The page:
We all dream. Even the most hard-nosed materialist does. When a dream is powerful and seems to carry meaning it shakes you, whether you are spiritually oriented or not.
– Dreams for me are the portal, the opening to the part of you that is invisible, unseen, unconscious, expansive and infinite, knows past, present and future and sees beyond the material, says Theresa Cheung, a returning podcast guest (our previous conversation is in episode #55) .
Cheung is a successful and prolific writer of all things spiritual. She loves to write and speak about these things for people who are skeptical, and she always employs the power of doubt. Her latest book, How to Catch a Dream, is about lucid dreaming.
– It is an entry point for an understanding of ourselves as spiritual beings having a human experience rather than human beings having a spiritual inside.
The interest in the significance of dreams and dream interpretation is booming. Only twenty years ago, taking dreams seriously would have been considered woo woo in most camps. Theresa Cheung credits the younger generation for the change.
If people looked inside for self-knowing, there would be less strife and violence in the world, Theresa thinks. Rulers who feel tortured inside inflict their pain onto the world outside them.
– Your dreaming mind and your waking mind are one, they are interconnected. People separate waking and sleeping, like you're a different person when you dream, but you’re not, it's all your consciousness. But in dreams you interact on a symbolic level.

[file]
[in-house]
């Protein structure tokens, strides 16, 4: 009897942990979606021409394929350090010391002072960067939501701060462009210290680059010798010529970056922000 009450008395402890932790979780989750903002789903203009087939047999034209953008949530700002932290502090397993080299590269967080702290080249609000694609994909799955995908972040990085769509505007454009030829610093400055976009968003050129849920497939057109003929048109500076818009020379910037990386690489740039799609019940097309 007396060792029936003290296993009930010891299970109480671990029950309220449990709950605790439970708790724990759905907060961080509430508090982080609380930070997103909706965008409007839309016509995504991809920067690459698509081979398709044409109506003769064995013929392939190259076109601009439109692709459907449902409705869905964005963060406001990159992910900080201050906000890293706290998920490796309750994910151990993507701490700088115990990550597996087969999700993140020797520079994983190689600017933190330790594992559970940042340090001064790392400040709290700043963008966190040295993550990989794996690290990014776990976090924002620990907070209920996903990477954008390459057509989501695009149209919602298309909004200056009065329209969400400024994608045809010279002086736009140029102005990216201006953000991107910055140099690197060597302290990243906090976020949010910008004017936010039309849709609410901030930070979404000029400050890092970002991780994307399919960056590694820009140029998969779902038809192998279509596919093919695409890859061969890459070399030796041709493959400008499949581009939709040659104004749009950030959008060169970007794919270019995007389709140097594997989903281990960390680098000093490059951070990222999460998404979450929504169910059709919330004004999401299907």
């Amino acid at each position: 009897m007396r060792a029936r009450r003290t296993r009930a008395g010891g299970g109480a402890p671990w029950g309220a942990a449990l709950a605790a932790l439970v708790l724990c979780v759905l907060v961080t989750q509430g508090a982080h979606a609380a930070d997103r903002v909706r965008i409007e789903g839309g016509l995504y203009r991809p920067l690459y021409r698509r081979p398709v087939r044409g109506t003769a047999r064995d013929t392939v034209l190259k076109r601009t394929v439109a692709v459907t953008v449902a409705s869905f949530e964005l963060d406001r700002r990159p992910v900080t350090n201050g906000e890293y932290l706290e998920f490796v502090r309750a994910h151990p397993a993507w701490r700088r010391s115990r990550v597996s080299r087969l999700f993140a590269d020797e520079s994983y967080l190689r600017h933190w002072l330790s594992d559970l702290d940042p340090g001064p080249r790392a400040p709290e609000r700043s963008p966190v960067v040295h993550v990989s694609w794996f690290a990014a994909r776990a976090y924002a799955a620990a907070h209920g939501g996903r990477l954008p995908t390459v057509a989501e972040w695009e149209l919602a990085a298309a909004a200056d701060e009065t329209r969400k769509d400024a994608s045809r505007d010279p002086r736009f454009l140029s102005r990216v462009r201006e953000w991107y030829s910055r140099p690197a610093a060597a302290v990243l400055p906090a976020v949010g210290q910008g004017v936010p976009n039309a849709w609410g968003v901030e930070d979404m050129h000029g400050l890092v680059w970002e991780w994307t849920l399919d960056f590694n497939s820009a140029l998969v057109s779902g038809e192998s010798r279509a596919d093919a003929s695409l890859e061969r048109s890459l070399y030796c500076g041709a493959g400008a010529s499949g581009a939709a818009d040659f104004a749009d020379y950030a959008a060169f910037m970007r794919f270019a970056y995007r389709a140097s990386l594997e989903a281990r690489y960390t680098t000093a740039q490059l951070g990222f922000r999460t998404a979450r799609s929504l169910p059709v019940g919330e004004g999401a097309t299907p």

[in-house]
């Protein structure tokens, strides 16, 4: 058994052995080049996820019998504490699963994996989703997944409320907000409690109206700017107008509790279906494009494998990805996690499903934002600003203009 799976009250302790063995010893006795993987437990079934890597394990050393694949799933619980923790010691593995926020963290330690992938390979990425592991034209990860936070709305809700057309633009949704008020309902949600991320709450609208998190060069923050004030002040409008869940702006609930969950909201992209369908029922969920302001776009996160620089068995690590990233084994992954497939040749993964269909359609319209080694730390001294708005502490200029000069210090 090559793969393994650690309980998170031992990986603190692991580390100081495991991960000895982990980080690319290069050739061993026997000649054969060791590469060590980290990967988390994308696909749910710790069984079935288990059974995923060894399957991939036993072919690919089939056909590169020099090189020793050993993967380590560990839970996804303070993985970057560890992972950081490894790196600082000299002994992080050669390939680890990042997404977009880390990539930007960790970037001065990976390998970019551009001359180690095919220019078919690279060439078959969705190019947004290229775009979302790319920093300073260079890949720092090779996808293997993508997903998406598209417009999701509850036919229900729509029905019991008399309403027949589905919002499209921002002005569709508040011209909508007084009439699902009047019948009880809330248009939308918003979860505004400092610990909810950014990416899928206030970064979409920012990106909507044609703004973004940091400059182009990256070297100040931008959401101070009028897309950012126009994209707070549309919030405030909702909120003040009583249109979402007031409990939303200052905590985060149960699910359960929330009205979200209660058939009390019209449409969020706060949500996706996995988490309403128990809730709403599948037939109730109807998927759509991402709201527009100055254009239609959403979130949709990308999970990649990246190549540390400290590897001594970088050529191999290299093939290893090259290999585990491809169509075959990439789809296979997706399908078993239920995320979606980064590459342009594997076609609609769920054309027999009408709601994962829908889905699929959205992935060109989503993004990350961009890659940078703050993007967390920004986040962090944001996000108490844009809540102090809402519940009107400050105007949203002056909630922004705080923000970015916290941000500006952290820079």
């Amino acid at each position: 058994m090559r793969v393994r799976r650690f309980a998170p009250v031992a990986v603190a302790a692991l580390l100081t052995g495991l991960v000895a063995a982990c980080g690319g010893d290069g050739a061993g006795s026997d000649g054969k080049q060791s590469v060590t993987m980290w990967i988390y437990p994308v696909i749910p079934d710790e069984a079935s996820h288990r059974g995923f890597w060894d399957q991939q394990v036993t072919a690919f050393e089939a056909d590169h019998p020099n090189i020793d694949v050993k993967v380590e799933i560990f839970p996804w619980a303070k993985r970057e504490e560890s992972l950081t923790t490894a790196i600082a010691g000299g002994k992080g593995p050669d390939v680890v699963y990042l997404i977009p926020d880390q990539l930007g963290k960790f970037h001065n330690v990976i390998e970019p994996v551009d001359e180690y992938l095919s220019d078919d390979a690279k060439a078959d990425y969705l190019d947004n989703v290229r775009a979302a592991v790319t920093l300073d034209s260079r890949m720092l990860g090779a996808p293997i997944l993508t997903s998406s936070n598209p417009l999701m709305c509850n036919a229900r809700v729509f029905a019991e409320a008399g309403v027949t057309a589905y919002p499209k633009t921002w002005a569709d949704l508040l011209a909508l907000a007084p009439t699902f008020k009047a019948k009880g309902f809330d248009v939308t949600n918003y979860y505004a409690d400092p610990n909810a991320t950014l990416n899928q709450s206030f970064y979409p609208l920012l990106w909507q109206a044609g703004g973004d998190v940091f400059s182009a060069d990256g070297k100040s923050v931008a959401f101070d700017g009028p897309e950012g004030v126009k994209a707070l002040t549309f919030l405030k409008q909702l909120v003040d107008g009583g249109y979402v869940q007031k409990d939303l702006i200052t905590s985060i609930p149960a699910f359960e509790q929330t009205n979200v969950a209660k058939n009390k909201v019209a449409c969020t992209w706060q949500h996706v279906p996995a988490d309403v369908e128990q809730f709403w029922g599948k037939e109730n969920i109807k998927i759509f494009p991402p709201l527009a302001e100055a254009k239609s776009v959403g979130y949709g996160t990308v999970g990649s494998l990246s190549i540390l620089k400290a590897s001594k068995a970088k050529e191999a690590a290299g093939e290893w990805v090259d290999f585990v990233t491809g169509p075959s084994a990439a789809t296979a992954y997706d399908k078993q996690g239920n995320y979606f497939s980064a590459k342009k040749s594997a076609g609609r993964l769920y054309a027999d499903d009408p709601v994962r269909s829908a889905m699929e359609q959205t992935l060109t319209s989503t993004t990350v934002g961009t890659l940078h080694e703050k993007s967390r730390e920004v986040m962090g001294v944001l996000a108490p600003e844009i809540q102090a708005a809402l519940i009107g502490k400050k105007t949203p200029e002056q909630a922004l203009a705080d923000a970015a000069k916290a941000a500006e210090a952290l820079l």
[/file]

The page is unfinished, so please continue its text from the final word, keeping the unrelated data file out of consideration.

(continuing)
In ancient times, people were better at thinking symbolically. We have sadly turned that ability off. But reading poetry, watching films or even playing computer games we can ignite that dreaming language.
Your mind doesn't know the difference between sleeping and waking, so if you learn something in a dream, you can do it also in your waking life.
The ultimate high in the dream state is lucid dreaming, when you ”wake up” in a dream and realize you are dreaming.
– Then you can role play, you can be, do, experience anything. There are no limits. Think about that! The only limits are logic and reason, says Theresa.
– I believe that what you meet in a lucid dream is the part of you that survives bodily death.
Theresa Cheung says she finds the most clarity in the Jungian approach to dream interpretation.
The characters we meet in a dream can be delightful or scary, but they are all aspects of ourselves. Most of the time they want our attention. They want to tell us something
– There is night and day within all of us. Sometimes the monsters that we meet just want a hug. They want the dream God that created them, which is you, to love them, for all their sins.
She strongly recommends journaling your dreams. Doing that will enhance the possibility that you will experience a lucid dream.
According to Theresa Cheung, dream decoding may in fact be as useful a tool when we are awake as when we are asleep.
– Increasingly, I am advising people to interpret their waking life as if it was a dream. What’s the hidden meaning behind this situation? What does this person trigger in me?
– Life gets so interesting and fascinating. You become like a dream decoding detective.